We were pleased to see that the service has improved the way it carries out fire protection work. With more skilled personnel and continuing investment in training operational staff, it is meeting its targets for its risk-based inspection programme.

The service has prioritised its resources in a way that enables it to respond to a wide range of incidents in its area. It trains its staff well in incident command. And it works closely with other fire services and local organisations in a way that supports giving the best possible response to any large scale or multi-agency incident, including when responding across its borders with other services.

View the five questions for effectiveness


How efficient is the fire and rescue service at keeping people safe and secure?

Last updated 27/07/2022

Humberside Fire and Rescue Service’s overall efficiency is good.

Humberside Fire and Rescue Service was good in its 2018/19 assessment.

Since our last inspection we have found that the service continues to manage its finances well and is improving its overall efficiency.

It is encouraging to see that productivity at the service’s fire stations has improved since the last inspection. Staff are using the tools they have been given to make sure that their days are productive and focused on the service’s priorities.

The service has a well-established collaborative approach. It is a leader in this regard, with many departments integrated with police colleagues and other partners, both regionally and nationally. These partnerships are effectively monitored through robust governance arrangements. But the service should make sure that its collaborative work is efficient as well as effective.

The service analyses risk well, and this is apparent in its medium-term financial planning. This highlights key risks, and makes assumptions about these to make sure the service makes sound decisions about future funding.

View the two questions for efficiency


How well does the fire and rescue service look after its people?

Last updated 27/07/2022

Humberside Fire and Rescue Service is good at looking after its people.

Humberside Fire and Rescue Service required improvement in its 2018/19 assessment.

The service has improved in managing its people since our last inspection, with policies and procedures in place that cover all relevant areas.

The service has a positive working culture. Its values are understood and reflected in the behaviour of most staff, although we were told that this is not the case for some senior managers. The service has developed excellent wellbeing services, and staff are broadly positive about this. Staff have access to support for their physical and mental health through the occupational health department.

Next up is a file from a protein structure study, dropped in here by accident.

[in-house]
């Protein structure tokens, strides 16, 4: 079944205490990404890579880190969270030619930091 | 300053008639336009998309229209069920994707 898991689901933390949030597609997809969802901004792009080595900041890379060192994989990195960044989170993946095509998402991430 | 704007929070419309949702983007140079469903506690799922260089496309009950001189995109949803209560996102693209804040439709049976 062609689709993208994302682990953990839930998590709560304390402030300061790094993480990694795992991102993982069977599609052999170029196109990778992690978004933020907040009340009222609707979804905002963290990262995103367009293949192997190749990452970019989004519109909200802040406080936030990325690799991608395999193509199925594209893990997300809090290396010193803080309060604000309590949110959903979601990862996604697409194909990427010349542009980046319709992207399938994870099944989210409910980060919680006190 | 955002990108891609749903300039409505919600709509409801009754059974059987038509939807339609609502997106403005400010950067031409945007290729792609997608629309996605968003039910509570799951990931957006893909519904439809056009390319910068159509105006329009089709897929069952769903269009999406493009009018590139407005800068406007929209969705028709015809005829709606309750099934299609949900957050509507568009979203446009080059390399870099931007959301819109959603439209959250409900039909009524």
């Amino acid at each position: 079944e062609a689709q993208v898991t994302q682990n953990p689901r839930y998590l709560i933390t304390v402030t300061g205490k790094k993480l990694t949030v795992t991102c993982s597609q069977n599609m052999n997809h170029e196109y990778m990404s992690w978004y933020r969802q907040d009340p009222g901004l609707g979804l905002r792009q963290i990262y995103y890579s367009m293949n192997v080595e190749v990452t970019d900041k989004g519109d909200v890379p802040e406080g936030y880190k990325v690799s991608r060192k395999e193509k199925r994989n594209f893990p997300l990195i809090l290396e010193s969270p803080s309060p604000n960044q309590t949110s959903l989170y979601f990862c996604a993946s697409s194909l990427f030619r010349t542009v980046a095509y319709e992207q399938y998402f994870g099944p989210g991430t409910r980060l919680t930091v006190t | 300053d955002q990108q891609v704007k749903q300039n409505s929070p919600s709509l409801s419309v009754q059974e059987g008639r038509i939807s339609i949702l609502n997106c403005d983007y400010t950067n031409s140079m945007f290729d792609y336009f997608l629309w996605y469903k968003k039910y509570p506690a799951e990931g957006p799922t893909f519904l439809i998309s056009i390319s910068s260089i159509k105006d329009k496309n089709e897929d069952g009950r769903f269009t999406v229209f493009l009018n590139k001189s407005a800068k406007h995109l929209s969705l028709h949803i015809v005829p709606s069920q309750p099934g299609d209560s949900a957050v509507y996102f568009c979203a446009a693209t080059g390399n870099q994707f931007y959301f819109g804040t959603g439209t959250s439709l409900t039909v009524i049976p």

Since our last inspection, the service has improved its workforce planning. The skills matrix that is now in place makes sure that all staff are aware of the most important competencies that they should have for their role, and what they will need if they progress to more senior roles. The service has a positive view of learning and development, which is noticeable throughout the organisation. It has put a great deal of effort into developing its competency recording system. And we were pleased to see that the service wants to take this further to make sure that it is effective for everyone.

The service has done an exceptional amount of work to engage with its staff. But it needs to do more to develop trust across the organisation, so that staff feel more confident challenging and giving feedback to management. And the service needs to show how it is acting on the feedback and challenge it receives from its workforce.

We found that the service was actively promoting issues relating to equality, diversity and inclusion (EDI). And the workforce supports this approach, which will lead to benefits in the long term. The positive action being carried out across the service is noteworthy.

The service has created a new performance development review system, which includes consideration of staff wellbeing. There has been excellent take up of this. But some staff feel that it is a tick-box exercise and see little benefit in completing the reviews.


View the four questions for people

Key facts – 2020/2021

Service Area

1,357 square miles


0.93m people
up1% local 5 yr change


56% wholetime firefighters
44% on-call firefighters
0.84 per 1000 population local
0.56 national level
local 5 yr change
down5% national 5 yr change


31 stations
43 fire engines


3.6 fire incidents per 1000 population local
2.7 national
5.2 non-fire incidents per 1000 population local
2.7 national
4.0 fire false alarms per 1000 population local
3.8 national


£31.03 firefighter cost per person per year
£25.22 firefighter cost per person per year (national)

Judgment criteria